Rosh Hashana, the Jewish New Year, starts now. This has never been a particularly important holiday in my mind, at least not compared to the ones that commemorate liberation from slavery, wandering in the desert or failed genocides. My parents always host a family get-together, and when I lived on the same continent as them I would go, but these days my observance has been limited to eating some kind of symbolic food—apples with honey, for the promise of a sweet year ahead, being traditional—just because I like to mark the passing of the seasons.
But when I think about why some of the other holidays speak to me more, I realise that it’s only partly because they have inspiring stories behind them. Most of the appeal is that they serve as regular reminders to be humble in the face of the world. The “how my ancestors suffered” stories are only one route to that, and in a similar vein I appreciate Jeff Goldwasser’s take on Rosh Hashanah:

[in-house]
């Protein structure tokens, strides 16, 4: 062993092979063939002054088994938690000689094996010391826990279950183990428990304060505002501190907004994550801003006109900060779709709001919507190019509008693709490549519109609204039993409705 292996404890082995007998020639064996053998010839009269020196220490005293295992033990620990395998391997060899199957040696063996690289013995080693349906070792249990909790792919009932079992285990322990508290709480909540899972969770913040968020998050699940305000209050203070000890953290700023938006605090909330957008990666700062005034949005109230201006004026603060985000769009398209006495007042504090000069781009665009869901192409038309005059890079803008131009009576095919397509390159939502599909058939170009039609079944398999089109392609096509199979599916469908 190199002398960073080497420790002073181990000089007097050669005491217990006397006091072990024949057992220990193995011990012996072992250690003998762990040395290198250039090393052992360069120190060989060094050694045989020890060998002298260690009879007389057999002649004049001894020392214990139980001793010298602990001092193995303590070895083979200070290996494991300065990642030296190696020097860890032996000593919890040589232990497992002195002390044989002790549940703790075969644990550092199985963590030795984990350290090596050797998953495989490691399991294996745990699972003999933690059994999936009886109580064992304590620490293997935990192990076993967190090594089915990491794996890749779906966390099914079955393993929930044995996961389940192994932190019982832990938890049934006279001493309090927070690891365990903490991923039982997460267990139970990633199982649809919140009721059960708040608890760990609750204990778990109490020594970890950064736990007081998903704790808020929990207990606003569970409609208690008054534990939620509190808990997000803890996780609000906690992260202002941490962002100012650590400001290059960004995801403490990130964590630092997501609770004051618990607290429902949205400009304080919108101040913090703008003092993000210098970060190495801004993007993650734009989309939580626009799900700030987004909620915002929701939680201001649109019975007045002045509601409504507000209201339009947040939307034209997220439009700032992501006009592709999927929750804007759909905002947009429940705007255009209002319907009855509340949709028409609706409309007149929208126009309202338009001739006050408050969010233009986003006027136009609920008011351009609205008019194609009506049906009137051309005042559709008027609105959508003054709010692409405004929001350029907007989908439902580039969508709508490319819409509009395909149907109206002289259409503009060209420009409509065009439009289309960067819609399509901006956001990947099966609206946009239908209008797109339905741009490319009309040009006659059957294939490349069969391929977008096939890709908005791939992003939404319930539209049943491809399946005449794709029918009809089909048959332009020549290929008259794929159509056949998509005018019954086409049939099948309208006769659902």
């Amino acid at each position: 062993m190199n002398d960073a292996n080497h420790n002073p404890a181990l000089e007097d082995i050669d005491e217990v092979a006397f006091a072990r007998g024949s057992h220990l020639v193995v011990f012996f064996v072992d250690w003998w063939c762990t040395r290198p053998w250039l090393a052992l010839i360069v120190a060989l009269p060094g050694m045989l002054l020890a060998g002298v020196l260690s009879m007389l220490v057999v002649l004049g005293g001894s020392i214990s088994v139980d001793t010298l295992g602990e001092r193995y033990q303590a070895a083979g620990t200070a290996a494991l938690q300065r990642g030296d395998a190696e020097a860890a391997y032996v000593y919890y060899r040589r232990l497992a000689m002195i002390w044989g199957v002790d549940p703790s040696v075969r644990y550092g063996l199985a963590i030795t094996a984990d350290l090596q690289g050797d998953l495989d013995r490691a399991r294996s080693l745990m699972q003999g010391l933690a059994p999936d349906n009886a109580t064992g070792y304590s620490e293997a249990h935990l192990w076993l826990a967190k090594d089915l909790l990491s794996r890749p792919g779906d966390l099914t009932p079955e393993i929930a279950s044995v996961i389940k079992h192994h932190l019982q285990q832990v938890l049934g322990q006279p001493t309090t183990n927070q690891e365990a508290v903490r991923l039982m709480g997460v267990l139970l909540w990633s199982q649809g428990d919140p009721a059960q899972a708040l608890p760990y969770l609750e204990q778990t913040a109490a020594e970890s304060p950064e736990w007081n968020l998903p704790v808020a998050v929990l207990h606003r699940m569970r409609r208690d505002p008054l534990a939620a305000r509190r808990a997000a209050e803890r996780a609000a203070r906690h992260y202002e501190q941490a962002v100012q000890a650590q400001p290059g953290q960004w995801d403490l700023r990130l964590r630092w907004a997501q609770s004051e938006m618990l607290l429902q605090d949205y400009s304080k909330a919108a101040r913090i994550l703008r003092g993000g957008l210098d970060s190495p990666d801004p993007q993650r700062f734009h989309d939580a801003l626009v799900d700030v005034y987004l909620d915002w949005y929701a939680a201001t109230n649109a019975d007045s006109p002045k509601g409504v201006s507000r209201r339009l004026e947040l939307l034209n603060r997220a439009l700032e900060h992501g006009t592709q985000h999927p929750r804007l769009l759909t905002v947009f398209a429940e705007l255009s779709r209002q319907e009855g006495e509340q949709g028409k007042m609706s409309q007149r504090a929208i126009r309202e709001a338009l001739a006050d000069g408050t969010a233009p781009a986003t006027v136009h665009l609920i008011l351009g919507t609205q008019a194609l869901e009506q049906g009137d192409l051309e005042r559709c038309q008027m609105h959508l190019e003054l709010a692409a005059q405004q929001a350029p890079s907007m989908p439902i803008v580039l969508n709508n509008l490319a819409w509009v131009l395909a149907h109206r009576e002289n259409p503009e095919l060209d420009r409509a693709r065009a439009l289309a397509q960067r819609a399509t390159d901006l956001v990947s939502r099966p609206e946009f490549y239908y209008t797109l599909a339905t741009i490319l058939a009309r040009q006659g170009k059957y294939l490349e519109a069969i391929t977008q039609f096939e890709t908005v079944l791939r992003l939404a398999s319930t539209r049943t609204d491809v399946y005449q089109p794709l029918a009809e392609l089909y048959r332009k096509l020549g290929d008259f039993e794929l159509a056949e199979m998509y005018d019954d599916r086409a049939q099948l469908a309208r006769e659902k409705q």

You don’t have to believe in a God who is a big daddy in the sky listening to our prayers and passing judgment on our actions. I do not. I do, however, have faith that I am here for a reason and that part of that reason is to discover truths of all sort, to live a life of justice and compassion, and to appreciate all I can in life that is true and beautiful…. I certainly have moments of doubt, but I believe myself to be at my best when I acknowledge these things to be true.
This is what Rosh Hashanah is for. It is our once-a-year moment to pay attention to the fact that there is a world that we did not create, that there is a task for us in life that is not complete, and to listen to the wake up call to start paying attention to the truest truths of our lives.